Showing posts from 2017

The First Finfarran Book Crosses The Atlantic

Well, look at this. My North American debut. When I was an actress I thought that word only applied to performance but, no, it's what publishers say about books as well. Actually, the dictionary definition is as follows:- A person's first appearance or performance in a particular capacity or role. Synonyms: first appearance, first showing, first performance, launch , launching, coming out, entrance , premiere , beginning , introduction , inception , inauguration. informal: kick-off .   I love "informal: kick-off " . I may substitute it for "debut" in conversation from now on. I've always been a sucker for synonyms and dictionary definitions, which is one of the reasons why working with my US editor on The Library at the Edge of the World has been such fun. The book, the first in my "Finfarran" series of novels, is already available, with two others, acros

Six Tips For Writing A Successful Book Series

One result of a lifetime of writing in different genres and media is that you end up with transferable skills and systems. Now, with the third novel in my Finfarrran series about to appear in the bookshops, I can see just how useful that process of transfer can be. Much of what I've learned in my career has been passed on to me by other writers, so here are some hints that I thought I should pass on myself. #1. I started out as a freelance writer in radio and television, where deadlines are paramount. Whether you're writing scripts for dramas, documentaries or features, the bottom line is that it must be delivered on time . A reputation for reliability is one of your greatest references, and that applies to print publishing as well. #2. Because novelists work alone at a screen, it's easy to feel that writing your book is a private enterprise. But if you're working on a series commissioned by a publisher, it's not. Just as plays or projects

The Fabric of Memory

For my grandmother, the white piqué skirts and satin hair-ribbons, and the lace pinafore worn by baby Evie, in this photo of my mother and her sisters were expressions of respectability as well as style. Money was scarce and my granny's motto was "we have to keep the best side out." That motto was used in many an Irish family. As I say in my memoir A Woven Silence , I find it admirable and disturbing in equal measure. While the resilience it expresses is remarkable, it has certainly contributed to Ireland's unwillingness to confront its culture of gender inequality. Evie died young but Cathleen, on the left in the photo on the cover above, and my mother, on the right, grew up with my grandmother's sense of style. Which I think must be why, as I drafted the book, I found that my own image of my aunt Cathleen expressed itself continually in images of fabric and fashion.  She was unmarried and a career-woman, the only role-model in my chil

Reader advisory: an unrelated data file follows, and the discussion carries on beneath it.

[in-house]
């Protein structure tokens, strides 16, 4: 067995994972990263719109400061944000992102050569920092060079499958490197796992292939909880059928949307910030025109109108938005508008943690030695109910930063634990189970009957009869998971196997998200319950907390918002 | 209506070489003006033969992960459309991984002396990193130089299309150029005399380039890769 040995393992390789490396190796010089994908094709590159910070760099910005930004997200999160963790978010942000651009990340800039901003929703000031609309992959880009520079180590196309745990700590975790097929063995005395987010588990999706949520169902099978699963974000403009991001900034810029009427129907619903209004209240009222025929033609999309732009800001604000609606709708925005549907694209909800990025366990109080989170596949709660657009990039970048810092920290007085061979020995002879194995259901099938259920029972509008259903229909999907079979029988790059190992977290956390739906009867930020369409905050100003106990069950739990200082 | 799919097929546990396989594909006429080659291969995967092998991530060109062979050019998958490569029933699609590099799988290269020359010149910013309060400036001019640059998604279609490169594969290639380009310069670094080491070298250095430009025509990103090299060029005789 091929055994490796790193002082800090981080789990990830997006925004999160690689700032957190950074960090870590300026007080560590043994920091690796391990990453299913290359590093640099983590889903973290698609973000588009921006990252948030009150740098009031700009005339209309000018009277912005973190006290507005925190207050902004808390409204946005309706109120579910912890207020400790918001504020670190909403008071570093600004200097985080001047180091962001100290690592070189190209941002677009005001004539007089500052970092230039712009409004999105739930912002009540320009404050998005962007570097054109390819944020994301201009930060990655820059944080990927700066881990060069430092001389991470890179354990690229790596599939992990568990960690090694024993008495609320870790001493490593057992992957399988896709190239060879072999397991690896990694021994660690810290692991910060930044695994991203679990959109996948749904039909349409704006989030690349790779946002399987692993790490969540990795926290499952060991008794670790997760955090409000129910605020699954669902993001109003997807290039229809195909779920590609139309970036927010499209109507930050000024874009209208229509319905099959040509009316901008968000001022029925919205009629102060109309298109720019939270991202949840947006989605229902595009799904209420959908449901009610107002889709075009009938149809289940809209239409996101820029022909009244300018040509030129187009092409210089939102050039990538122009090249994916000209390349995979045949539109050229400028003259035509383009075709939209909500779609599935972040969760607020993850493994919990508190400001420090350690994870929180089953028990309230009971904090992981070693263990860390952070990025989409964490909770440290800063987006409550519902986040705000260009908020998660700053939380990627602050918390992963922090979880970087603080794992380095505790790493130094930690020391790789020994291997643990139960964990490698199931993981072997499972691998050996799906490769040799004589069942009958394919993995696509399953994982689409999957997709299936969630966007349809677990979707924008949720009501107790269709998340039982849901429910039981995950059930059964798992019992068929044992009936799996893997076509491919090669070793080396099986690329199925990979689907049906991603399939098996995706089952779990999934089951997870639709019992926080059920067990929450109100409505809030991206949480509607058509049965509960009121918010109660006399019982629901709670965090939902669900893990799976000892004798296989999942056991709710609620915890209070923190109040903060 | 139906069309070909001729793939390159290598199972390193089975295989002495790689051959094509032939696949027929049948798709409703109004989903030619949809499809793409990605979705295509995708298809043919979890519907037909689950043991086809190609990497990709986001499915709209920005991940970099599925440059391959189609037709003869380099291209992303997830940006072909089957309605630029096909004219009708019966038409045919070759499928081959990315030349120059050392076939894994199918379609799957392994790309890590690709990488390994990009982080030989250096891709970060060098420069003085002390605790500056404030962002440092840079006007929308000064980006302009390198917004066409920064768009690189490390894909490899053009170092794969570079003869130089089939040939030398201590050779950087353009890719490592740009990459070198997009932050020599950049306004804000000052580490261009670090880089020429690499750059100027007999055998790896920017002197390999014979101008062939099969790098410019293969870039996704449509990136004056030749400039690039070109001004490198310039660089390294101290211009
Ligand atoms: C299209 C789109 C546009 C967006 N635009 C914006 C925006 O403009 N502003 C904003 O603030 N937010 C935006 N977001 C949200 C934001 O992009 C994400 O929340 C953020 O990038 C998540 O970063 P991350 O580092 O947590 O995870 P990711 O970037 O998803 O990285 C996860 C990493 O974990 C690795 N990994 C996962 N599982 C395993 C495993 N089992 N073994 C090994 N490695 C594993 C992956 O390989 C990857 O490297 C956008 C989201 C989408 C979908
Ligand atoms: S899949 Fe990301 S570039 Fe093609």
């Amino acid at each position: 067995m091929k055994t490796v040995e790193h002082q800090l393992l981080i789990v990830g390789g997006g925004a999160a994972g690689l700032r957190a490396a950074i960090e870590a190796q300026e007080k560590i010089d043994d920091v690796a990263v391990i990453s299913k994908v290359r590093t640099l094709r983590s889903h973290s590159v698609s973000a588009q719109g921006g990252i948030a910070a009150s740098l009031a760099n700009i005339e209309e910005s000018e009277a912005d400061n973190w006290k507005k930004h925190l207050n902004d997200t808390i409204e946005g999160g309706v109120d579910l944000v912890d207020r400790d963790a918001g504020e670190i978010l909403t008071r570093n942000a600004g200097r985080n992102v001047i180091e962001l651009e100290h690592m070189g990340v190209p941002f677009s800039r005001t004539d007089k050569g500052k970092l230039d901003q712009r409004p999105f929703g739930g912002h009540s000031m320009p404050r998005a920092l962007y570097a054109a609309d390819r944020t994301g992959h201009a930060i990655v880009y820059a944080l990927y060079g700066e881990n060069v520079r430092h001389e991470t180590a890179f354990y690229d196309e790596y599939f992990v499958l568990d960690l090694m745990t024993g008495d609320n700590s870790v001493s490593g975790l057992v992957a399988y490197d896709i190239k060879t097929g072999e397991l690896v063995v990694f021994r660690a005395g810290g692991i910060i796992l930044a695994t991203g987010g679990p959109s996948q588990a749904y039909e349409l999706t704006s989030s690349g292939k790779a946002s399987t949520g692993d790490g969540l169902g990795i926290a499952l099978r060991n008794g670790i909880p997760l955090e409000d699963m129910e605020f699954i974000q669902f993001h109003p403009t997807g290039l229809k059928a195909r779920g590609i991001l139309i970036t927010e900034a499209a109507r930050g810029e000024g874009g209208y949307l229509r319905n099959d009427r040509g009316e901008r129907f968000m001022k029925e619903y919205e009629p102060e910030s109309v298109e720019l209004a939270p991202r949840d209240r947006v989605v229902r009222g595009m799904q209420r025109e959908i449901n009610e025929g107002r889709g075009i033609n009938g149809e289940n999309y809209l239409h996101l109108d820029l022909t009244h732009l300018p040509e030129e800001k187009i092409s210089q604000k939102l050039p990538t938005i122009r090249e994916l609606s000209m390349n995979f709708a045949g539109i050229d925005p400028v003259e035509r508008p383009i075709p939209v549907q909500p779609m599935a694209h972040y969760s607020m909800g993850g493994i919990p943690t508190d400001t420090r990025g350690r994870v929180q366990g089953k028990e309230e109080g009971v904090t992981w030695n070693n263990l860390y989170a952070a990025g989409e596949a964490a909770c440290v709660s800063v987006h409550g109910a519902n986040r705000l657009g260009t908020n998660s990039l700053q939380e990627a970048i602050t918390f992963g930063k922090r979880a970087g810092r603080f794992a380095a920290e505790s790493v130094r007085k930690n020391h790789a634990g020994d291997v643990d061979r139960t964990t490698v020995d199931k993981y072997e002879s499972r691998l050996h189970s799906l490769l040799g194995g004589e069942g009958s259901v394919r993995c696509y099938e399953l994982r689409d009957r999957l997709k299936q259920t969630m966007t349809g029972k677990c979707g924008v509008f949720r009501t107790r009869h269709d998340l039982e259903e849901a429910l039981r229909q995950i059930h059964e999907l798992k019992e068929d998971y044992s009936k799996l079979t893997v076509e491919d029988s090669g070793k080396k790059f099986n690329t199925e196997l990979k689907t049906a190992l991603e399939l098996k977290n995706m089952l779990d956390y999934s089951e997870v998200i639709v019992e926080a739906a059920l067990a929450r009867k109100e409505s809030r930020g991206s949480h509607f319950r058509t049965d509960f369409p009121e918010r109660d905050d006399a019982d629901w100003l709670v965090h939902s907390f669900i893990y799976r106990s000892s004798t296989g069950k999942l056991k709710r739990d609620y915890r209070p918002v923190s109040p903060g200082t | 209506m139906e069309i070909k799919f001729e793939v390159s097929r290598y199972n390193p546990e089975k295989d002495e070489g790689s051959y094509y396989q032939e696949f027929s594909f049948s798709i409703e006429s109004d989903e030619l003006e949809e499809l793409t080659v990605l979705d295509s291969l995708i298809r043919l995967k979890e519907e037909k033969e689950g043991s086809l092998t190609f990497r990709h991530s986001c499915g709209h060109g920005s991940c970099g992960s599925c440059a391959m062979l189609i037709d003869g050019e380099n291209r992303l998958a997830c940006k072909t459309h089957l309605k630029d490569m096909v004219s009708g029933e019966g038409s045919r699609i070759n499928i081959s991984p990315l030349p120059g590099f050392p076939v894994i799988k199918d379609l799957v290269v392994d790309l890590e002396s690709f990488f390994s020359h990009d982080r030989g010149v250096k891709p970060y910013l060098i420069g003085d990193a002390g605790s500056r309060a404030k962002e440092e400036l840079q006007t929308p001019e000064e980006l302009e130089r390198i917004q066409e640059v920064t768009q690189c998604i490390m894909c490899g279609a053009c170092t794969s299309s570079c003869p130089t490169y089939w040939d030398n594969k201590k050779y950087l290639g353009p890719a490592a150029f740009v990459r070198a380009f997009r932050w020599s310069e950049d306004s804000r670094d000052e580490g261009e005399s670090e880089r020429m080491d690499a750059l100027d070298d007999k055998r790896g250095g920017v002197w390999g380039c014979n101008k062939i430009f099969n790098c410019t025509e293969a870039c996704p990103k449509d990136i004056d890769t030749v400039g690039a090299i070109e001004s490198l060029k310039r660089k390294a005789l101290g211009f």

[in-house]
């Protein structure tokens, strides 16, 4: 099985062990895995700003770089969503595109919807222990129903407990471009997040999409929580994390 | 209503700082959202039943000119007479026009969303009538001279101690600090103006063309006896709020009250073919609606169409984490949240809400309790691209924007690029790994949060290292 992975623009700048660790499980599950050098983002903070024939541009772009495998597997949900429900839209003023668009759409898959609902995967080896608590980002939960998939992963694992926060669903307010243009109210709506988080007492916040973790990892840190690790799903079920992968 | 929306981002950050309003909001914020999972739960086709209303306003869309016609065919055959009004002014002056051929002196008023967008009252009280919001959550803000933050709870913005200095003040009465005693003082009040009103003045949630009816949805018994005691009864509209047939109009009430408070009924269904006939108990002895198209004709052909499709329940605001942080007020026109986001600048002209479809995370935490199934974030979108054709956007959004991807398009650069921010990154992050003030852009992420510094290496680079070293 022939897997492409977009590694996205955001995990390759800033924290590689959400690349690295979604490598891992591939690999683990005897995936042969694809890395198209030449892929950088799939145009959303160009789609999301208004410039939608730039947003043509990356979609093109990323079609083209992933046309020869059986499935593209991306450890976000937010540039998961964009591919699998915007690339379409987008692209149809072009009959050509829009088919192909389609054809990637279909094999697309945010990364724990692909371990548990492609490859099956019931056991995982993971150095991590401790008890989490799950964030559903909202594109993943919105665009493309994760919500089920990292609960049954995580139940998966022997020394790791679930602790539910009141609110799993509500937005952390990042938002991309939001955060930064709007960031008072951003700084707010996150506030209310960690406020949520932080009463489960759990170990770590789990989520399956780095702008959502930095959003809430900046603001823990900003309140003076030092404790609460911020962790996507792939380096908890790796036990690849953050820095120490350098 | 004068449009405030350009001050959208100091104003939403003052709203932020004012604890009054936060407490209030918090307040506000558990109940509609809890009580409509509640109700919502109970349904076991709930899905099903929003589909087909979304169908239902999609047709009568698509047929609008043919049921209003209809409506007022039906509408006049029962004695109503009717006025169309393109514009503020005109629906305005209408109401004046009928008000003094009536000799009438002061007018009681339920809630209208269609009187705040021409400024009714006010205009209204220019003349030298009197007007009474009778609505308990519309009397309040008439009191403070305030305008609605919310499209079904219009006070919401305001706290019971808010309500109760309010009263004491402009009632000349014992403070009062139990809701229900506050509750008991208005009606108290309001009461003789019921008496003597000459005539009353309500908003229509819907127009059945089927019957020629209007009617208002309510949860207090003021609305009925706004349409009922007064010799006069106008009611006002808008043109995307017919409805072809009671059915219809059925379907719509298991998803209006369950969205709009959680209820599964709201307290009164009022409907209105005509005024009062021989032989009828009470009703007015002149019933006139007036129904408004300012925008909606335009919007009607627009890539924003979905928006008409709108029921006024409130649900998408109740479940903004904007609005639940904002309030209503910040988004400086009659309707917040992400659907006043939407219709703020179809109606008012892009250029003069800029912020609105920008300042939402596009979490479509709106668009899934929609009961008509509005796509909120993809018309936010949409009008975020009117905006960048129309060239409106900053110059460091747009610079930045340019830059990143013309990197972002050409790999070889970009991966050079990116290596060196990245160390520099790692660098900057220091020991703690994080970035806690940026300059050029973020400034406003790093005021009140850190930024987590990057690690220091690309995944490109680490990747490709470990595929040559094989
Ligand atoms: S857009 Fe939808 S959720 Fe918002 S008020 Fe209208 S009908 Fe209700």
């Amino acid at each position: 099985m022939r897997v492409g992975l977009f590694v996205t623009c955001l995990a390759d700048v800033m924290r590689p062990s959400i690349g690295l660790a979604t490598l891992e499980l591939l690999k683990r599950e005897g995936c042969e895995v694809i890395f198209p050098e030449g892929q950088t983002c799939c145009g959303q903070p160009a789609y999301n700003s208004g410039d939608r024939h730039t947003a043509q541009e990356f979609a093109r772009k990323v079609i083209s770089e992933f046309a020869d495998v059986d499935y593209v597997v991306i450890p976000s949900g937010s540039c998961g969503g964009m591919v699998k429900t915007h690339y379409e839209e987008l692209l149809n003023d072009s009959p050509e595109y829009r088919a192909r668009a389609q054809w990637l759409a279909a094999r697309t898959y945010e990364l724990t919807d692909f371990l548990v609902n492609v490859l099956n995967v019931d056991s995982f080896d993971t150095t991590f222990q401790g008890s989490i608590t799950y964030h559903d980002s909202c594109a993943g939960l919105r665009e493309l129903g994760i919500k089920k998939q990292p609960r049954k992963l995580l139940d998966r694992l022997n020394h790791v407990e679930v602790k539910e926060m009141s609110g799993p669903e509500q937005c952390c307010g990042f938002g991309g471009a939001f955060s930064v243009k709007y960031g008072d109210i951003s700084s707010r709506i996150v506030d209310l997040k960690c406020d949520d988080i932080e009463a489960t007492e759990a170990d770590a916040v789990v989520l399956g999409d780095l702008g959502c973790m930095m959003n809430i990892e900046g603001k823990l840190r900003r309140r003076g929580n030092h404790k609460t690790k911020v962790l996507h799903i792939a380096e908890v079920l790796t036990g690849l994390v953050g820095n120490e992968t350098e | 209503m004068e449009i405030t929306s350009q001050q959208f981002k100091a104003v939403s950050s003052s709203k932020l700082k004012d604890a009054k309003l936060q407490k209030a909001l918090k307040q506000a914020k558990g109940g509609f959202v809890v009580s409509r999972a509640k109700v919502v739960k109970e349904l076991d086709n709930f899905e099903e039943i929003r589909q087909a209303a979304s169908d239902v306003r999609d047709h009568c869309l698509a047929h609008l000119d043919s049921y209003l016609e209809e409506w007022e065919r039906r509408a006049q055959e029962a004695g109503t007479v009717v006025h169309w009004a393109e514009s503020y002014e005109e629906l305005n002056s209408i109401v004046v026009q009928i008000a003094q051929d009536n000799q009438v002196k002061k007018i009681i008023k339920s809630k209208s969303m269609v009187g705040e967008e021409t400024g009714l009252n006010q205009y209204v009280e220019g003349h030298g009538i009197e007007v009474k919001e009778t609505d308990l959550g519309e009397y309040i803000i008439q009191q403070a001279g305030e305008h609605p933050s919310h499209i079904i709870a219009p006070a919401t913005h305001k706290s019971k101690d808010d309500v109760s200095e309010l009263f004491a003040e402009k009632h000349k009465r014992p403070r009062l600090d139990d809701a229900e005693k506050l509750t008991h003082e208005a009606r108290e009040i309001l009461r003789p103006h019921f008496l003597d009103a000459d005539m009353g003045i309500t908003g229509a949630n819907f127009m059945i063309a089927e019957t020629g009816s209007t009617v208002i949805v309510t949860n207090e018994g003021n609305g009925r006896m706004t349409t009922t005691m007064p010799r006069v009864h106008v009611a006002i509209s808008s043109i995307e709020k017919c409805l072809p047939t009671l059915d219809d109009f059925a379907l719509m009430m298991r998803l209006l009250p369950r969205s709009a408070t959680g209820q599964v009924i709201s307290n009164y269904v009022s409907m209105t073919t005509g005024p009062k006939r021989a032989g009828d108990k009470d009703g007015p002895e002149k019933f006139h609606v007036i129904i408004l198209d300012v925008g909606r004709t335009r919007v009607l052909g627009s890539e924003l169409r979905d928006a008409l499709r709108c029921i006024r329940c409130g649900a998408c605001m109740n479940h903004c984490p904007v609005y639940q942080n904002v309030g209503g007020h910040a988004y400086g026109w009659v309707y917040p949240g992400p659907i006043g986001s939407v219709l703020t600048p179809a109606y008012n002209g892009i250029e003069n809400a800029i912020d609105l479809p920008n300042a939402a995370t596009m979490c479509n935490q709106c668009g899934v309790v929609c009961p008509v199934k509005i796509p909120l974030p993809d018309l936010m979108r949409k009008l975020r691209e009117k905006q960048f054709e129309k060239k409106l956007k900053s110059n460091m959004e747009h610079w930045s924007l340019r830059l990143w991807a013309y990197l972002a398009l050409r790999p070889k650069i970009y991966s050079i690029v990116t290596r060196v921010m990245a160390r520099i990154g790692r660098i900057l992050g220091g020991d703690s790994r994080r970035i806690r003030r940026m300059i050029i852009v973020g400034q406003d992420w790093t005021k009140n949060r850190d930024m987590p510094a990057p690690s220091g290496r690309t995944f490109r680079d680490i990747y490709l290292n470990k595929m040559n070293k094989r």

Oíche Shin Sheáin: St John's Eve is Bone Fire night in West Kerry.

The word 'bonfire' derives from the Late Middle English 'bone fire' and originally referred to large, open-air fires on which bones were burnt, often as part of communal celebrations.    June 23rd is St John's Eve when, in many parts of Ireland, a 'tine chnámh', or 'bone fire' was traditionally lit at sundown as the focal point of festivities concerned with fertility and the land. The nature of the ritual and the proximity of the saint's day to the summer solstice, on or about June 21st, indicate the subsuming of pagan fertility rites into Christian worship. Fires fuelled by bones, timber or turf were lit on boundaries, promontories, shorelines and hilltops, where communities gathered to sing, feast and dance, and young men would compete to leap through the flames.  In some places cattle were ritually driven between two fires to protect their health, and prayers and charms were recited to promote the year's success

Danny Sheehy: Loss of a Voyager.

Tonight in Corca Dhuibhne neighbours came together to wake Danny Sheehy in his home in Baile Eaglaise close to the burial ground at Dún Urlann where he'll be carried tomorrow after his funeral mass. He died on Friday June 9th after a boat which he and a friend had built, and of which he was a crew member, overturned off the northwest coast of Spain.  Danny and his companions were returning from a sea pilgrimage, taking the old medieval pilgrim route of The Camino de Santiago in a naomhóg - a traditional Irish boat with a wooden frame over which a covering of tarred canvas or calico is stretched . The boat was called the Naomh Gobnait, after a legendary saint associated with the area, and, according to the medieval Nauigatio sancti Brendani abbatis , a similar craft carried the monks who took part in the Voyage of St Brendan, the saint after whom Corca Dhuibhne's Mount Brandon is named. Over a period of years, beginning in 2014, the Naomh Gobnait had continued on its